Glasgow cousins Ali and Billy Strange combine to form a shaking nostalgic rock and roll trip as Acting Strange. Having recently supported the likes of Ezra Furman, the pair are fast rising in recognition on the road to the release of their debut EP ‘Night On The Tiles’. We chat to Ali Strange on the funky low-fi sounds and playful humour of Acting Strange…


Acting Strange seem largely influenced by a 60s sound with elements of Mersey-beat to rhythm and blues heard in your EP ‘Night On The Tiles’, what is it that attracts Acting Strange to this timeless classic sound?


I feel a lot of band from that era didn’t really describe the sort of message in our melody; there was too much production and things for that.

We let the songs do the work, we always make sure the songs behind the melody and that’s the main thing.



Is this what makes the duo keep to a playful stripped-back, raw and low-fi sound?


To be honest, that’s kind of all we’ve really got. We’re both kind-of skint all the time and we don’t really have loops and things on the computer. I mean, we do most of it in my flat now.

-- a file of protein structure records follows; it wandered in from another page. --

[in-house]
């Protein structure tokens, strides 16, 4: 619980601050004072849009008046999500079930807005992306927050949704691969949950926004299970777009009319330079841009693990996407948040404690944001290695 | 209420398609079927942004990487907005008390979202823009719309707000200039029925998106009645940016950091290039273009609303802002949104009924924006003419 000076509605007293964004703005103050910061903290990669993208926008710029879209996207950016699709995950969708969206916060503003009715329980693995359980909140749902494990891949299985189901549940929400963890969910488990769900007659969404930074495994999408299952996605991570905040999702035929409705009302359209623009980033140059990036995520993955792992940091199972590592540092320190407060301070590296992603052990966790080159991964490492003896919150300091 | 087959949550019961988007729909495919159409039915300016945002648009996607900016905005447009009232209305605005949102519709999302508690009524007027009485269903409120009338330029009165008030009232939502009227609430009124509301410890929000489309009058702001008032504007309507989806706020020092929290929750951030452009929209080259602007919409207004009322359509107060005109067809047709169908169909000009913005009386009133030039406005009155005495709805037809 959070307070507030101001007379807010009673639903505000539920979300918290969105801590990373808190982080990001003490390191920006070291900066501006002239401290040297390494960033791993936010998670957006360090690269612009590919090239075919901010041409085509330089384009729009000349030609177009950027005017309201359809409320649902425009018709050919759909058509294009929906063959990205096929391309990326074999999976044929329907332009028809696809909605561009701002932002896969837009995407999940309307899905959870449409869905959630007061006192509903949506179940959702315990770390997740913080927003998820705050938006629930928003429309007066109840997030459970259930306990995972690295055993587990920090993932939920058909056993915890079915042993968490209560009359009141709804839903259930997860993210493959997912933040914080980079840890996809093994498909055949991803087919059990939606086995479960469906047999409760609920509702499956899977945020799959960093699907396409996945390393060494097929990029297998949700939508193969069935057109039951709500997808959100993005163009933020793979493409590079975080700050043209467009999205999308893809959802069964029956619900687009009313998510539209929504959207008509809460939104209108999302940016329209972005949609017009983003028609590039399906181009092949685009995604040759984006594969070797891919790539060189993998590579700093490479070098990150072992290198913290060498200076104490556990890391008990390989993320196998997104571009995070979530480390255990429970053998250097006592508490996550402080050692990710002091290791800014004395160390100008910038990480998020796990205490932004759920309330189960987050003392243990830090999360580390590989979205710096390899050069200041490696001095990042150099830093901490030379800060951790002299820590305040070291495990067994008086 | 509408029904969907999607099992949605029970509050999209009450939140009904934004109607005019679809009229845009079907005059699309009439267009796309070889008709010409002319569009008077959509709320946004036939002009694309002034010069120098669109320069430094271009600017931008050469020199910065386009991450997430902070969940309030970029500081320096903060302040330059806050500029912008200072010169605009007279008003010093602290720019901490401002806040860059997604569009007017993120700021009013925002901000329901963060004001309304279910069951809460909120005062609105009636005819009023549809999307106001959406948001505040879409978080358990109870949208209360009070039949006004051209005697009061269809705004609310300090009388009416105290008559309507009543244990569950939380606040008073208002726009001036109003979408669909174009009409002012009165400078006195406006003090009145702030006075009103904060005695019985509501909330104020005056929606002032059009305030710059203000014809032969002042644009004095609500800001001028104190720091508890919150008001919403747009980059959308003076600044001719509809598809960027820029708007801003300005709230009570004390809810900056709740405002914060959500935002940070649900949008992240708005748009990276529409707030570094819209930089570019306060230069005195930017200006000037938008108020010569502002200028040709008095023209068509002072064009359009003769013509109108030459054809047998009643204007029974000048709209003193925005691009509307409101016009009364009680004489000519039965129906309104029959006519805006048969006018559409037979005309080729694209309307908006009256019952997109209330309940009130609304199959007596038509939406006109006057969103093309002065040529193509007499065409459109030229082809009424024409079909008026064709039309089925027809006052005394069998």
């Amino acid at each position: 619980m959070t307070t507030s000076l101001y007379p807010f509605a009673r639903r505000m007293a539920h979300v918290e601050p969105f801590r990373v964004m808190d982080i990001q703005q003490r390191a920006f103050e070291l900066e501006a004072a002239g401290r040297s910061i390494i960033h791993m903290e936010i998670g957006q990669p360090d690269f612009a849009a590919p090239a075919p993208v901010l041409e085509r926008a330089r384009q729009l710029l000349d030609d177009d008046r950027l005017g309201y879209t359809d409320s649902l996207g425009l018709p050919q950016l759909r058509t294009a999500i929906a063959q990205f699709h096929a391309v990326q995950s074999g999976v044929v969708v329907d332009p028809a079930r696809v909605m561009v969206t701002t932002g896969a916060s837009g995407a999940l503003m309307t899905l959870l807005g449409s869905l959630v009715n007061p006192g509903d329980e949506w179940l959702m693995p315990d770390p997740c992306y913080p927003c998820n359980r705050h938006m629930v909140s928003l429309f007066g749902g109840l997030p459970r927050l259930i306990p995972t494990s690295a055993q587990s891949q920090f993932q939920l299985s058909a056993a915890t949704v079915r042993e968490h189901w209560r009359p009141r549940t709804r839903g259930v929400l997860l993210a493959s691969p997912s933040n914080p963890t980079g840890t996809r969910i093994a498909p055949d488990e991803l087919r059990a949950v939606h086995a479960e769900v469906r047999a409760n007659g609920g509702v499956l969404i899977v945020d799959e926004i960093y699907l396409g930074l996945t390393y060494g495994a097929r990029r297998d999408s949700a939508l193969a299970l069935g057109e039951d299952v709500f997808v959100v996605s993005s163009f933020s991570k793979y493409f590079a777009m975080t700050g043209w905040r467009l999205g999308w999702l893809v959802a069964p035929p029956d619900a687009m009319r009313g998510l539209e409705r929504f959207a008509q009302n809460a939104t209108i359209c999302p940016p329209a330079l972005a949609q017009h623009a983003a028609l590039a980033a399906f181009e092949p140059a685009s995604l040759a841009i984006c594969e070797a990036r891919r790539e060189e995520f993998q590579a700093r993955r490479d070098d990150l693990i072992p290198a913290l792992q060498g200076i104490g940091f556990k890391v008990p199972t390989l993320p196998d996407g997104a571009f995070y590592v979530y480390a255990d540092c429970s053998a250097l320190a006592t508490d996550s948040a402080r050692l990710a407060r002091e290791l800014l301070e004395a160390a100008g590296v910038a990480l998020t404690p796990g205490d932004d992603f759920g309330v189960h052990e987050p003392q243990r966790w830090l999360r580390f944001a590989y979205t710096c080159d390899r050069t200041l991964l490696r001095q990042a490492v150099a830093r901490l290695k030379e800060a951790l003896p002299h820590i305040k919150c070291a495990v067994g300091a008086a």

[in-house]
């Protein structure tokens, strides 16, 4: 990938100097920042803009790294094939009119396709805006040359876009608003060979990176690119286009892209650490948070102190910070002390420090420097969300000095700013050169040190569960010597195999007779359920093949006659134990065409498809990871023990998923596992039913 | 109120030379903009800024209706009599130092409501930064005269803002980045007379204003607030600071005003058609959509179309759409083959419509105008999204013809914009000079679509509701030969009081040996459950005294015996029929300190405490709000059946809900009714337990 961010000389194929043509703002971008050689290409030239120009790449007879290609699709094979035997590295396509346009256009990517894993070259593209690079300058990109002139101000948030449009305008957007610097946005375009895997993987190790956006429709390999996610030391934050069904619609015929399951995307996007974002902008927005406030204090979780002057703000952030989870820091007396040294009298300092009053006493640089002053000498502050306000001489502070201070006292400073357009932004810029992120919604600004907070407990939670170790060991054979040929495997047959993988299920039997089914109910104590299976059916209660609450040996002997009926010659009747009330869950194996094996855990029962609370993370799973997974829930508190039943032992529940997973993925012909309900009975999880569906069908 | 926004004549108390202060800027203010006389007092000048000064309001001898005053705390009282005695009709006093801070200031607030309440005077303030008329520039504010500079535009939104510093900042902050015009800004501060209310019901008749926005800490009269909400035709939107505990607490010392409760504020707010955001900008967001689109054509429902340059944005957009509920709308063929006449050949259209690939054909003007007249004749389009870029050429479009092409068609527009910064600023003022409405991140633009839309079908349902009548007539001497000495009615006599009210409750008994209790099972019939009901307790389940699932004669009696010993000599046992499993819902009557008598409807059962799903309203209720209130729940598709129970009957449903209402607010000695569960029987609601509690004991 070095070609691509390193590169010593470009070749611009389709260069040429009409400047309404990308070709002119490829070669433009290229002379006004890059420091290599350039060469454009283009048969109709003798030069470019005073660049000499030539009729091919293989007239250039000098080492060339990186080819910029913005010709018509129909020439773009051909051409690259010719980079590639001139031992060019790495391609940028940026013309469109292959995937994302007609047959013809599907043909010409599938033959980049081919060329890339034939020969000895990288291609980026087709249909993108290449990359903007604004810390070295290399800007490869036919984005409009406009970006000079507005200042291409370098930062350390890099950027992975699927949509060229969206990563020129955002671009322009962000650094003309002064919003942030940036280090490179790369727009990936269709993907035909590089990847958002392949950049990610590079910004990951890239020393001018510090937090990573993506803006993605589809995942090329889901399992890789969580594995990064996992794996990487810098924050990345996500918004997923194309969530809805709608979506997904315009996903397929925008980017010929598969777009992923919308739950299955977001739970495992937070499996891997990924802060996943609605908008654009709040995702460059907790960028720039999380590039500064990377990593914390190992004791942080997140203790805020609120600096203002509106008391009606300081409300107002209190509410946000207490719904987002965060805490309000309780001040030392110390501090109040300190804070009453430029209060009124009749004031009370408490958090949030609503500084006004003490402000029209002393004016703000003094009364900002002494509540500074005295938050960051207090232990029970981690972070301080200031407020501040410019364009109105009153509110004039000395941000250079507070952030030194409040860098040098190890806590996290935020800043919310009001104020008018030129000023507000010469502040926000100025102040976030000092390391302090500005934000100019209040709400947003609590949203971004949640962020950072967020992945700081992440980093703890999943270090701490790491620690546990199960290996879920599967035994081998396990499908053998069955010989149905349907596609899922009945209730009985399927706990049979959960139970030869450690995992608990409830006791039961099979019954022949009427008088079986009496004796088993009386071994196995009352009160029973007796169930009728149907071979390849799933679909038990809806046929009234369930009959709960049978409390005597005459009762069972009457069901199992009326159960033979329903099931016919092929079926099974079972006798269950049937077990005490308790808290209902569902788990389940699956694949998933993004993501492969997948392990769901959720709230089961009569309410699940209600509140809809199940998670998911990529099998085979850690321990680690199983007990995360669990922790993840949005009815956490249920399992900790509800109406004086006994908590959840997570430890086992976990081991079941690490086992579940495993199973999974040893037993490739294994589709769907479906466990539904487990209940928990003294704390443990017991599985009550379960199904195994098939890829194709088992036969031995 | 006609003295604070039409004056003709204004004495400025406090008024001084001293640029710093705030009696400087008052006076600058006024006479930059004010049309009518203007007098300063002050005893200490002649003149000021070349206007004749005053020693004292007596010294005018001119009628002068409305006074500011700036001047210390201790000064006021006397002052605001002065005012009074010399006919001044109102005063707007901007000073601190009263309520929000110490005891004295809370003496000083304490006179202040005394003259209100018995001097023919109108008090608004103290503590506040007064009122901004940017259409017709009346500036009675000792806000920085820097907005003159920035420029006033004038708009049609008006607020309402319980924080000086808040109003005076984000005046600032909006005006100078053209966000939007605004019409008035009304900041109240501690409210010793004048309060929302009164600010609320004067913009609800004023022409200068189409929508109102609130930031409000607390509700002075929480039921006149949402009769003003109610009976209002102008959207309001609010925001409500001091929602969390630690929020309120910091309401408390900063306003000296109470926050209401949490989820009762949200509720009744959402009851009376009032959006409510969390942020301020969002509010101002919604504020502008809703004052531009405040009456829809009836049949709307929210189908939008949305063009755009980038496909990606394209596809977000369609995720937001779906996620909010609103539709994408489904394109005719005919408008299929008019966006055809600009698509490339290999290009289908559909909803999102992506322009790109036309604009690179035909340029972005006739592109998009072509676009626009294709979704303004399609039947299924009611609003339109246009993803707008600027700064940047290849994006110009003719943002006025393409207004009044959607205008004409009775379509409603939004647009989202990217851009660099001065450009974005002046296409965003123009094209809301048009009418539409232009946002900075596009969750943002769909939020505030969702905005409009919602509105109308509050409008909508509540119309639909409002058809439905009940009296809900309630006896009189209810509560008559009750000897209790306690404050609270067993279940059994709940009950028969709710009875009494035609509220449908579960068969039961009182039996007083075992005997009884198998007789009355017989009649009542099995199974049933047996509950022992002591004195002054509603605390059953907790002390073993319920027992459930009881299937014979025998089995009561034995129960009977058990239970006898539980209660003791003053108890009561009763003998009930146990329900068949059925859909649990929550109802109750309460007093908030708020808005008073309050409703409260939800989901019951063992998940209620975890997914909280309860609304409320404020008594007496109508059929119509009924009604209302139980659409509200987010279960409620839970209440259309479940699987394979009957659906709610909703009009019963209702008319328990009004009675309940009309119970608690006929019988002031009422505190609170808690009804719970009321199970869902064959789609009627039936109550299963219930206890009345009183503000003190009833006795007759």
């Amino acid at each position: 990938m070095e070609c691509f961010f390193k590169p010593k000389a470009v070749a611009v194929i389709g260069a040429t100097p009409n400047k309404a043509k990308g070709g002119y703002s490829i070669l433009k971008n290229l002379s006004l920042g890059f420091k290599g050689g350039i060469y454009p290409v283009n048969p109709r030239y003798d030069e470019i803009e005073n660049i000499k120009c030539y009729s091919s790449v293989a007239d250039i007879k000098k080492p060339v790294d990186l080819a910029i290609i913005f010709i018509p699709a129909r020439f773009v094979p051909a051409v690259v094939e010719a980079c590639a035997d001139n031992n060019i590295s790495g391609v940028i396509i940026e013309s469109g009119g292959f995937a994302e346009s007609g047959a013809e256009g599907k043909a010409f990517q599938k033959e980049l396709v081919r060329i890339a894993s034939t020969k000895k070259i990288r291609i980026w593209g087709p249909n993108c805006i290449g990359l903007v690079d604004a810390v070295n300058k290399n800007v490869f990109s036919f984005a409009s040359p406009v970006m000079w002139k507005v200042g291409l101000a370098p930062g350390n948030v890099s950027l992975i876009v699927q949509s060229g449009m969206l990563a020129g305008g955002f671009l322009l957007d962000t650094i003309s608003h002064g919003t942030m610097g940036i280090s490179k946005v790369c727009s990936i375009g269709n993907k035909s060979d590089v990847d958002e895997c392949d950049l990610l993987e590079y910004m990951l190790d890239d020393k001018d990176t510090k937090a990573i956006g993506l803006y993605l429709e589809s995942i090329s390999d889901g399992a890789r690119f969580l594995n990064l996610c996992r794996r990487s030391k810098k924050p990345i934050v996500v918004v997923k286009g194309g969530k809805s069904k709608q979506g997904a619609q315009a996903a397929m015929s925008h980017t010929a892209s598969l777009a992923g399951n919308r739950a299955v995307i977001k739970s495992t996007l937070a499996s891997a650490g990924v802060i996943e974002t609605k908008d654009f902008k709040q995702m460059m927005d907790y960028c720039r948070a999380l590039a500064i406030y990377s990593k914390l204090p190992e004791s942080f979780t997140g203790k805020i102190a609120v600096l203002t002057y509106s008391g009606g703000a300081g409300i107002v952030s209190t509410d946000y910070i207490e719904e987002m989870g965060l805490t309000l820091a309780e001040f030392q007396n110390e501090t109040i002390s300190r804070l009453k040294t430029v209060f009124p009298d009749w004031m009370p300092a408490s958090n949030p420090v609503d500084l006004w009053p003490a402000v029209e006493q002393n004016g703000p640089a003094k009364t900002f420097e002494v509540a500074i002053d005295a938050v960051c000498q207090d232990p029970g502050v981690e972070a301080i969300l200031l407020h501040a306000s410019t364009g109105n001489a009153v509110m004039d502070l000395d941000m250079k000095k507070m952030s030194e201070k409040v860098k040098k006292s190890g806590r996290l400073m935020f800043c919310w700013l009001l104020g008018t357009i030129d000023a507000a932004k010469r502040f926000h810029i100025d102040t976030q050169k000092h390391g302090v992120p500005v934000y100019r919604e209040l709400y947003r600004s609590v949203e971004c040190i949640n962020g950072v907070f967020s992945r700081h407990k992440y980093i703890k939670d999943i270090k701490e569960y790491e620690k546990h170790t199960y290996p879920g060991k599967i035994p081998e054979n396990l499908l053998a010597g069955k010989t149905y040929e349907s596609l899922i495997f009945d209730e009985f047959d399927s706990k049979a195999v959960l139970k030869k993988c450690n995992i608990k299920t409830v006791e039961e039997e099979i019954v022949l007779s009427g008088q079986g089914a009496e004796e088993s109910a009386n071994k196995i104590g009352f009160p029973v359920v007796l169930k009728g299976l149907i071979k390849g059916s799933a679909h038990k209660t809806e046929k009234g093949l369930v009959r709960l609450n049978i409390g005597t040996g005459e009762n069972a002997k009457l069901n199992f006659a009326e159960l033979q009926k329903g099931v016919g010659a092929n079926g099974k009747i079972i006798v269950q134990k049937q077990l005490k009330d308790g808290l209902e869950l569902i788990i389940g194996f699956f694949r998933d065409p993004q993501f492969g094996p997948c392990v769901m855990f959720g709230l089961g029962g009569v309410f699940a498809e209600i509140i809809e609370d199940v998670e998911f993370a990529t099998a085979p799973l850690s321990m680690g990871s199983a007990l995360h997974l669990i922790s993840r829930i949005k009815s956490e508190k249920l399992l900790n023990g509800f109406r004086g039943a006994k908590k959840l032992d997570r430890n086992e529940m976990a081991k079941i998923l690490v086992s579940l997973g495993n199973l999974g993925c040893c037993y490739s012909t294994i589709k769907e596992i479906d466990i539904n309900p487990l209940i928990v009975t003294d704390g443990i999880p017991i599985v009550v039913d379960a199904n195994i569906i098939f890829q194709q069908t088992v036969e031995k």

It’s just really and acoustic base, that eight-track, a keyboard and an old guitar pedal and things like that. It’s just strapped to a wee ten pound amp.


And I’m really into sounds like that, sounds that sound rough like that. We’ve always got the policy that we should be one with the song, it doesn’t really matter how rough it sounds.


Do Acting Strange concern themselves purely with a nostalgic based sound do you wish to transport the listener in a time machine with your sound, or are the band attempting to refresh this classic sound with a 2015 take?




It’s really not that deliberate. It’s just kind of what we like, I guess. It’s really what we’ve grown up with. Like it’s probably the kind-of melodies my Mum used to sing to me when I was a kid and all that you know? Just coming back?


How do you feel you bring this 60s sound into the contemporary day?


And I’m not really sure we do. (Laughs)


I’m worried I’m going to be hounded as a plagiarist one day.


No… It’s hard to say really. My fingers not really on the pulse of what is contemporary. I wonder if maybe it’s been getting a lot of blog attention and that’s down to the lo-fi sounds of the songs. Maybe we have accidentally stumbled into something that’s going on right now. Without really meaning to.